Written by: Dr. Liz Matheis and Featured by: Shield Health Care
"The new school year is upon us! With a over a month under our belts, our children with special needs are beginning to accept that summer is over and this new school year is for real! For our children with dyslexia, school work, homework, and any task that includes reading or writing is tough. Children with dyslexia are relieved during the summer when this demand is decreased significantly, and begin to dread the new school year with all of its perceived difficulties."
Today's blog discusses the signs of learning disabilities such as Dyslexia, what to do if you suspect your child is struggling, and the classroom accommodations that are available to your child!
Written by: Nicole Filiberti LCSW
It's that time of year again when parents have a chance to sit down with their child's teacher to check in on how the school year has been going thus far. This is crazy to believe, since it seems like just yesterday was the transition from summer to school year and the sun was beaming down on us, and flip flops were appropriate footwear!
The parent teacher conference is a wonderful opportunity for a parent to voice any concerns they may have, to check in on their child's social-emotional well-being in the school environment, and to clear up any confusion about homework policies.
Here are a few tips to help your parent teacher conferences be productive and worthwhile.
1. Preparation is key.
Parent teacher conferences are often time limited, so prepare for the conference by jotting down any concerns or questions you have ahead of time. This will save you time during the conference and will avoid that annoying "oh I forgot to ask about that" thought occurring on your drive home. In addition to your child's academics, consider asking questions regarding your child's socialization and self-advocacy skills.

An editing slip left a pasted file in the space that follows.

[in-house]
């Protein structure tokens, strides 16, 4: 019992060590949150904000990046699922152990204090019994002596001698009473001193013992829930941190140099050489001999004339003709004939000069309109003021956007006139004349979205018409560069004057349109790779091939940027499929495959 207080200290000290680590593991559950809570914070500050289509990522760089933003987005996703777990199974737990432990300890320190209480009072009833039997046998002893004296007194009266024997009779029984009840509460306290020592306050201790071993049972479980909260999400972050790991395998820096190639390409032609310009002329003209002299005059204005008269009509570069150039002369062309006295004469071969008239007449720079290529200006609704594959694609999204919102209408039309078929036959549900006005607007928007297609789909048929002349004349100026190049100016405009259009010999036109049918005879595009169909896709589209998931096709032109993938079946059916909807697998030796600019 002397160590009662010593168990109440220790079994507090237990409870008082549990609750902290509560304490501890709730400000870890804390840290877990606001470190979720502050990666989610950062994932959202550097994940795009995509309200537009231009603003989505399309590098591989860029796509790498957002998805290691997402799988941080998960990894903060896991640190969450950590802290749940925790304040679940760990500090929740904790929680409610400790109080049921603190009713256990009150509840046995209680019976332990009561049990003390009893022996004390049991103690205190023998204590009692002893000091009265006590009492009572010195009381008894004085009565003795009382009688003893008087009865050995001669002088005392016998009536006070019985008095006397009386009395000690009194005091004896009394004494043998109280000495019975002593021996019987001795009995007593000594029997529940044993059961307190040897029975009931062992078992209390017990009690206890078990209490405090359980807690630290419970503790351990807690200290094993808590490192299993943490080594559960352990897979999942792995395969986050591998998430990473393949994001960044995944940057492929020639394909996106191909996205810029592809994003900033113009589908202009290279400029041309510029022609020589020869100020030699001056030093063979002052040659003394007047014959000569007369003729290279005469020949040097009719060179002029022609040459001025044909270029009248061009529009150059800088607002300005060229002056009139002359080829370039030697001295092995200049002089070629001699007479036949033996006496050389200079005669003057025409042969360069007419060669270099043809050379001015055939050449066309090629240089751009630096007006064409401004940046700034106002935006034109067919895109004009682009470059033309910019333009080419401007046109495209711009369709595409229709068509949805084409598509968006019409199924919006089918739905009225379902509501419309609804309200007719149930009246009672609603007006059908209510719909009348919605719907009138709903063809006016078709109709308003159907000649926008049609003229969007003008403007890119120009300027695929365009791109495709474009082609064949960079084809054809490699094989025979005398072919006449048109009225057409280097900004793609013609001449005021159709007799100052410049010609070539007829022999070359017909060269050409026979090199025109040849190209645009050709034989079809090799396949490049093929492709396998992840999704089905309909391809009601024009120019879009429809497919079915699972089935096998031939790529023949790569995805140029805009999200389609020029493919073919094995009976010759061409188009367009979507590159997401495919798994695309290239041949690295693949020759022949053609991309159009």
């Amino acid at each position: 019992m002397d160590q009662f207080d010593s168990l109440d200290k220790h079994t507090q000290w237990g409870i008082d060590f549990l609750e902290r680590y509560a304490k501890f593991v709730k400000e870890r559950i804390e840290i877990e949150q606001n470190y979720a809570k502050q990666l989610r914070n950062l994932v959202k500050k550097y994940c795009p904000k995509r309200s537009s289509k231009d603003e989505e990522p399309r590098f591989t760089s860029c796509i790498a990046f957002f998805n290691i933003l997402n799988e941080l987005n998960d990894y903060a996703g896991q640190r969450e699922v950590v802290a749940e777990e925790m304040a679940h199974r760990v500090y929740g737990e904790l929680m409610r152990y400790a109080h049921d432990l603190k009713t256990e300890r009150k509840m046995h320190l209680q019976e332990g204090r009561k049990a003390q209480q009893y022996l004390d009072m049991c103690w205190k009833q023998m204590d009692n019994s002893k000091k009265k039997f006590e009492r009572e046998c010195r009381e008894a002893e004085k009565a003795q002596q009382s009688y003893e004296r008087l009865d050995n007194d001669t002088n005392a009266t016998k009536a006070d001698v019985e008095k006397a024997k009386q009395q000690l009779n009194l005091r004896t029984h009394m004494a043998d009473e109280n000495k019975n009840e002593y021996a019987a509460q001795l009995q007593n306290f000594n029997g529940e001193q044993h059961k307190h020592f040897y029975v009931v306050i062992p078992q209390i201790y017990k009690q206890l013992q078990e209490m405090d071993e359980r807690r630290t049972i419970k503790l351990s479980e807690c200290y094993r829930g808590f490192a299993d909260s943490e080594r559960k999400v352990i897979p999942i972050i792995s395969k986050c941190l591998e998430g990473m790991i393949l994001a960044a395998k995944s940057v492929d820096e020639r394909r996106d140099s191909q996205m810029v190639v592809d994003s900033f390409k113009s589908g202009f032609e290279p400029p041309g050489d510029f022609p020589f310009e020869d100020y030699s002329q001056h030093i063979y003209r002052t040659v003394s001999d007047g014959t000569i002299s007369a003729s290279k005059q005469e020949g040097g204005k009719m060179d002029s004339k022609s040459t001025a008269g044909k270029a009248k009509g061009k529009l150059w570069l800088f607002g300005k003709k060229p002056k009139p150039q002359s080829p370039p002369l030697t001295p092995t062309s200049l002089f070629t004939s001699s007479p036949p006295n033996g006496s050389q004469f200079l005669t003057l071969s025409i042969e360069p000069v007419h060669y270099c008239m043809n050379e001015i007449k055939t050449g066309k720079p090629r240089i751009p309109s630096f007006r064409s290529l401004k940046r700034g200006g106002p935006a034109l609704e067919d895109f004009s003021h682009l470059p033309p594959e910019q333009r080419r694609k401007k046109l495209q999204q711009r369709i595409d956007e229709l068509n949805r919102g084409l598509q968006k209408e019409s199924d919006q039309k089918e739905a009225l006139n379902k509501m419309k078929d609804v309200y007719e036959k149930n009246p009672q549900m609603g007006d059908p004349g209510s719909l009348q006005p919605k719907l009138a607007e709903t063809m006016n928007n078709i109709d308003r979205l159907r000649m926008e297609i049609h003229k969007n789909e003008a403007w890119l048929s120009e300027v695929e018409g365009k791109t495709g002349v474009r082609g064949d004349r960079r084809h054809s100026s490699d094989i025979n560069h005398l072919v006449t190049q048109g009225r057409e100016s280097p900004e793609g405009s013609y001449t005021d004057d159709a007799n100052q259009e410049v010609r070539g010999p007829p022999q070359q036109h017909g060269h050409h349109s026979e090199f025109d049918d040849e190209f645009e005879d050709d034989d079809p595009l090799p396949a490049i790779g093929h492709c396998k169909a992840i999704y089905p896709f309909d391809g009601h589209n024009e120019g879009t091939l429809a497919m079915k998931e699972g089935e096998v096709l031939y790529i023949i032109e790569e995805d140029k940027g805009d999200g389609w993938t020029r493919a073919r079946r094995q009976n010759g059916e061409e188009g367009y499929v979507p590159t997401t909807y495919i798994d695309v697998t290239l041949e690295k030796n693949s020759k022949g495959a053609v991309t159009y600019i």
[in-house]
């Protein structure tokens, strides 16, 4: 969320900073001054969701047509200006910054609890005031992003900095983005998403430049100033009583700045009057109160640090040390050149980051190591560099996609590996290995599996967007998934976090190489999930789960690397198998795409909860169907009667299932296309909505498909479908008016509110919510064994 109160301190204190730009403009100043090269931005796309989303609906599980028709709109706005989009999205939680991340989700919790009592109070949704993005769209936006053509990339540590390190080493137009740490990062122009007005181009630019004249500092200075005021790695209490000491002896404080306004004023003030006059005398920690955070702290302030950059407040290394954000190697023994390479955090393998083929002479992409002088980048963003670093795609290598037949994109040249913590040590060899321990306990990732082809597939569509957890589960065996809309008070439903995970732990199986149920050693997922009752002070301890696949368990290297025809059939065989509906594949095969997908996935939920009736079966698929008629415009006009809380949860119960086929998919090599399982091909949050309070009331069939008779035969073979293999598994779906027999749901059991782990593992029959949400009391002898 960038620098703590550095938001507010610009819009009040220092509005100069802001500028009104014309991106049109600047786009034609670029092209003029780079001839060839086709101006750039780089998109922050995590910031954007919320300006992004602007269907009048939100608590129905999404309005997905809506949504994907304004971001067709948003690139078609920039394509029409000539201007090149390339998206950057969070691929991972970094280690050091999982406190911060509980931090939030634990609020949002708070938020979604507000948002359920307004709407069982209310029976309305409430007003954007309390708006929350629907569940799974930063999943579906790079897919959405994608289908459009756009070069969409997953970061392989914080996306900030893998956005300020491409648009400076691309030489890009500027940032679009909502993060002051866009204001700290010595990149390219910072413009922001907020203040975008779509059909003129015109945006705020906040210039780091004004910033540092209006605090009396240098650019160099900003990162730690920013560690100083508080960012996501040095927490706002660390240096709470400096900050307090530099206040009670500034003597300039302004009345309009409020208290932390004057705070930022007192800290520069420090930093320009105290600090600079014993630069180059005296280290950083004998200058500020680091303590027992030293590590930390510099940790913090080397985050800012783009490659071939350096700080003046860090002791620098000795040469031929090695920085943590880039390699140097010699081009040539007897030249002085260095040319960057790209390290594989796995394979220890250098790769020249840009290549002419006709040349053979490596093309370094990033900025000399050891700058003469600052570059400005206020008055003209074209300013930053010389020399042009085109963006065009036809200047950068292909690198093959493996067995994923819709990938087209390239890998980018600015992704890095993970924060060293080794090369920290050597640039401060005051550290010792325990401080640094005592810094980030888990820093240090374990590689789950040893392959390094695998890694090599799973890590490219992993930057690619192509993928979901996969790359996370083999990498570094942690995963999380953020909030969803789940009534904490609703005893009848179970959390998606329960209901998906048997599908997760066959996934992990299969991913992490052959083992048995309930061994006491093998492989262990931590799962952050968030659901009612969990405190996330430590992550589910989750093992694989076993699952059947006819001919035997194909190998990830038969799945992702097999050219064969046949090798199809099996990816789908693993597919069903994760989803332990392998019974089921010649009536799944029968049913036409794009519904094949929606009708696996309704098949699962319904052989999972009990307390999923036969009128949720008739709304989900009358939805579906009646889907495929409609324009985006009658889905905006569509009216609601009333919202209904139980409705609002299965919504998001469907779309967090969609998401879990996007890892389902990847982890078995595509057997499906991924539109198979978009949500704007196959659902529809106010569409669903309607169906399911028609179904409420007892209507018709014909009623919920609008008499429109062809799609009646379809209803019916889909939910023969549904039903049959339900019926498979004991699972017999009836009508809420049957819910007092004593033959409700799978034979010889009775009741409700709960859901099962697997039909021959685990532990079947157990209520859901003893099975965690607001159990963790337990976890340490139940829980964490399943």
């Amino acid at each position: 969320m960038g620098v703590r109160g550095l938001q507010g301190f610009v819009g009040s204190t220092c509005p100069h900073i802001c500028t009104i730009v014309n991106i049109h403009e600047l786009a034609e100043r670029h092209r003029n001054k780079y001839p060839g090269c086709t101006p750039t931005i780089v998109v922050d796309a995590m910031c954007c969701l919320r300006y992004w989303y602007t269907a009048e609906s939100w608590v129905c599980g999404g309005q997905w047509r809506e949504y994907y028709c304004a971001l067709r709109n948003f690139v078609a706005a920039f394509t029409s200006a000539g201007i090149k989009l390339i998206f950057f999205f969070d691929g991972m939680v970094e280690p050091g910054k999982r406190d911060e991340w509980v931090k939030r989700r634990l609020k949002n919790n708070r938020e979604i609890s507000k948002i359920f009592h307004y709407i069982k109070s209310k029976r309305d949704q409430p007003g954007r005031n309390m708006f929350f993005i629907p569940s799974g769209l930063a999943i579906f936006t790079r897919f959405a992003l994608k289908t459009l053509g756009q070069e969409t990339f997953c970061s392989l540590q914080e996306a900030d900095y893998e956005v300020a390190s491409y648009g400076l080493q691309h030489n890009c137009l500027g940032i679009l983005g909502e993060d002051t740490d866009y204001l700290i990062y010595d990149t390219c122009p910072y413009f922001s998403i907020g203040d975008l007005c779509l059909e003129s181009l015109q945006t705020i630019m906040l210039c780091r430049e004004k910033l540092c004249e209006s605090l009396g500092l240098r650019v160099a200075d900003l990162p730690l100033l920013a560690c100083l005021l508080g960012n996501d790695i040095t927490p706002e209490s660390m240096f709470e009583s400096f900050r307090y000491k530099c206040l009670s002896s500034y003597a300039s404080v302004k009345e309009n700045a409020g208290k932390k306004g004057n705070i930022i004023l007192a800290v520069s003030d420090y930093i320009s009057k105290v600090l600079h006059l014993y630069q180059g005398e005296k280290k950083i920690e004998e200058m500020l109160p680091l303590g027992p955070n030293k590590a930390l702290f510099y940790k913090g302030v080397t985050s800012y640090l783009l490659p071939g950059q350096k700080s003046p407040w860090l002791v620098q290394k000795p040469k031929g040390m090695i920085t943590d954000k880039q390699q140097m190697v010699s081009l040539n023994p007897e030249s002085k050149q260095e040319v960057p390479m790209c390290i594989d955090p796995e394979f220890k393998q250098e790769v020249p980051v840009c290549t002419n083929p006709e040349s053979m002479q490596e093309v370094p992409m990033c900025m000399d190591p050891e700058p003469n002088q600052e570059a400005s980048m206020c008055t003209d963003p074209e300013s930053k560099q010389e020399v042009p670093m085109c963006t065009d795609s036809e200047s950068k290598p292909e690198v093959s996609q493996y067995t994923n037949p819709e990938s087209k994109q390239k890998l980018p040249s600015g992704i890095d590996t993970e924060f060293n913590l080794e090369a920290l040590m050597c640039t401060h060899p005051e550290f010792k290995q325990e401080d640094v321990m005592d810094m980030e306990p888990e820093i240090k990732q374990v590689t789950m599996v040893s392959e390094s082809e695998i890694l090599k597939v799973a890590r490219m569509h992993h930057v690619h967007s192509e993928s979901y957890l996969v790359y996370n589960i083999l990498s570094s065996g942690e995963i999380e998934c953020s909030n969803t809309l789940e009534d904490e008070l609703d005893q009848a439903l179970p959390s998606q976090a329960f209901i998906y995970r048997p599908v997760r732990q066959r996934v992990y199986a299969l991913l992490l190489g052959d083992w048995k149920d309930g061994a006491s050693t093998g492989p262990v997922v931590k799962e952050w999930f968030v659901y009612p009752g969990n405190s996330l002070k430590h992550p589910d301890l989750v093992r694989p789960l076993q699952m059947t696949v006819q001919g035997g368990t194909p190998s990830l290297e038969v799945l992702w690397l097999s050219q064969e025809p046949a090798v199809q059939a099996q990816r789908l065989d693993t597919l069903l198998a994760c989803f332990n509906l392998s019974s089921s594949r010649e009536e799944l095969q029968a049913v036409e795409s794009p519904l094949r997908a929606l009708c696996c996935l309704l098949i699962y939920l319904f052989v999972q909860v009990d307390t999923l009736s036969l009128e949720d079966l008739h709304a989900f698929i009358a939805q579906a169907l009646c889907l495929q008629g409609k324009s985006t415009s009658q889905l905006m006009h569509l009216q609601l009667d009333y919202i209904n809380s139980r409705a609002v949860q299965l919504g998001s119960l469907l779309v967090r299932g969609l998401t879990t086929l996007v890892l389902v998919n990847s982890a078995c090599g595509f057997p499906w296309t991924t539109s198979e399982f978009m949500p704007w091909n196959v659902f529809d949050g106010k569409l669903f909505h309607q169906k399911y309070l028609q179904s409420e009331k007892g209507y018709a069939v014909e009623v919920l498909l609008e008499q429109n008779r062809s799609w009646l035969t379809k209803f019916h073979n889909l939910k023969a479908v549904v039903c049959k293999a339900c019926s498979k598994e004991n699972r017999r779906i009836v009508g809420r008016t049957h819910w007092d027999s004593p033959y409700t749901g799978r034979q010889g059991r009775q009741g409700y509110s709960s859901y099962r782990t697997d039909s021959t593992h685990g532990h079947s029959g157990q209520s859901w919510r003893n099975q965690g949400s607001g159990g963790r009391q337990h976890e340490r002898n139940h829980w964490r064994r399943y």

Let these questions guide your conference so you have the information regarding your child’s main areas of functioning within the classroom
2. Bring documentation
Fill up a folder with work samples, homework assignments, print outs of grading data, etc. Having these documents handy is crucial when discussing progress and achievement, and will help identify areas of weakness for your child. Being able to pinpoint specific skills that your child could use some extra assistance and reinforcement in will help alleviate these struggles. In addition to bringing in documentation, it's also a great idea to bring a notepad or laptop in order to jot down notes of your own. This will help you remember what was discussed and serve as a guide for future reference.
3. Ask what you can do at home
The home-school connection is critical for the success of our youngsters. Opening up a discussion with your child's teacher on what things you could address at home will enhance your child's learning and help reinforce positive school behavior. Asking questions like "is my child working up to her full potential?" can help initiate a discussion regarding learning styles and work habits. These can be carried over into the home.
After the conference, sit down with your child and share your child’s areas of strengths and weaknesses. Review any pertinent information and be sure to share the positives that were shared with you. Showing your child that you and the teacher are working together as a team will help strengthen the connection between home and school.
WDHA Radio Show, School-Based Anxiety, October 11th 2018
The beginning of the school year can be exciting for children. After the honeymoon period ends, their stress and anxiety may become more difficult for them to manage.
Dr. Liz Matheis spoke on WDHA with host Tom Woods about school-based anxiety. They discuss the school transition, adjustment periods, and the difficulties children experience with them. Dr. Liz talks about the variety of signs that you may see in your children, how to talk to your children about their stress, and ways to support your child!
Dr. Liz Matheis
Dr Liz Matheis and her team specialize in assisting children and their families with Anxiety, Autism, AD/HD, Learning Disabilities and Behavioral Struggles